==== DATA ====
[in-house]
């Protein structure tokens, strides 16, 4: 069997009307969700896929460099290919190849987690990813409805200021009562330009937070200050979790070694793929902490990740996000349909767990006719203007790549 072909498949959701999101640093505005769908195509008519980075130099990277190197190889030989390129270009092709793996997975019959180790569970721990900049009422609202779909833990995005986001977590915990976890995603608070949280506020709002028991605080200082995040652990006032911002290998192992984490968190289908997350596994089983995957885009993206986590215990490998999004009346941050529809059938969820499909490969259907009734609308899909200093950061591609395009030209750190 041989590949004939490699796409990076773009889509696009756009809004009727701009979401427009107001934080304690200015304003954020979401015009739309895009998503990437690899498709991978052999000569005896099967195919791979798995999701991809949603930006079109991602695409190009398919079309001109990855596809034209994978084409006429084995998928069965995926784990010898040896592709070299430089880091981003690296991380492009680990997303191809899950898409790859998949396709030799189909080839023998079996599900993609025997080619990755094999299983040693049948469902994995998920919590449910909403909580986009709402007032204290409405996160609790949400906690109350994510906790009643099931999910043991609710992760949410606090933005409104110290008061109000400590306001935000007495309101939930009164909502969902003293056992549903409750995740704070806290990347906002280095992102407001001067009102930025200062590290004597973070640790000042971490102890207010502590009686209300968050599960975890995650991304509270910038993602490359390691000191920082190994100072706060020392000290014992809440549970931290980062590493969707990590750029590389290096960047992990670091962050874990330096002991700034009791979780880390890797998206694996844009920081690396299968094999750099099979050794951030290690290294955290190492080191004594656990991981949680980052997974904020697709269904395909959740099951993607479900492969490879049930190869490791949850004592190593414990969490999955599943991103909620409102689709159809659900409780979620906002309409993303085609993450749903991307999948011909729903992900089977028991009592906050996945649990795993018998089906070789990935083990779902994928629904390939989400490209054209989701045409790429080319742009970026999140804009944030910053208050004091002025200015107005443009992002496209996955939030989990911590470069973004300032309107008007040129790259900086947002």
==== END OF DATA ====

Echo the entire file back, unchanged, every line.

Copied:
[in-house]
């Protein structure tokens, strides 16, 4: 069997009307969700896929460099290919190849987690990813409805200021009562330009937070200050979790070694793929902490990740996000349909767990006719203007790549 072909498949959701999101640093505005769908195509008519980075130099990277190197190889030989390129270009092709793996997975019959180790569970721990900049009422609202779909833990995005986001977590915990976890995603608070949280506020709002028991605080200082995040652990006032911002290998192992984490968190289908997350596994089983995957885009993206986590215990490998999004009346941050529809059938969820499909490969259907009734609308899909200093950061591609395009030209750190 041989590949004939490699796409990076773009889509696009756009809004009727701009979401427009107001934080304690200015304003954020979401015009739309895009998503990437690899498709991978052999000569005896099967195919791979798995999701991809949603930006079109991602695409190009398919079309001109990855596809034209994978084409006429084995998928069965995926784990010898040896592709070299430089880091981003690296991380492009680990997303191809899950898409790859998949396709030799189909080839023998079996599900993609025997080619990755094999299983040693049948469902994995998920919590449910909403909580986009709402007032204290409405996160609790949400906690109350994510906790009643099931999910043991609710992760949410606090933005409104110290008061109000400590306001935000007495309101939930009164909502969902003293056992549903409750995740704070806290990347906002280095992102407001001067009102930025200062590290004597973070640790000042971490102890207010502590009686209300968050599960975890995650991304509270910038993602490359390691000191920082190994100072706060020392000290014992809440549970931290980062590493969707990590750029590389290096960047992990670091962050874990330096002991700034009791979780880390890797998206694996844009920081690396299968094999750099099979050794951030290690290294955290190492080191004594656990991981949680980052997974904020697709269904395909959740099951993607479900492969490879049930190869490791949850004592190593414990969490999955599943991103909620409102689709159809659900409780979620906002309409993303085609993450749903991307999948011909729903992900089977028991009592906050996945649990795993018998089906070789990935083990779902994928629904390939989400490209054209989701045409790429080319742009970026999140804009944030910053208050004091002025200015107005443009992002496209996955939030989990911590470069973004300032309107008007040129790259900086947002």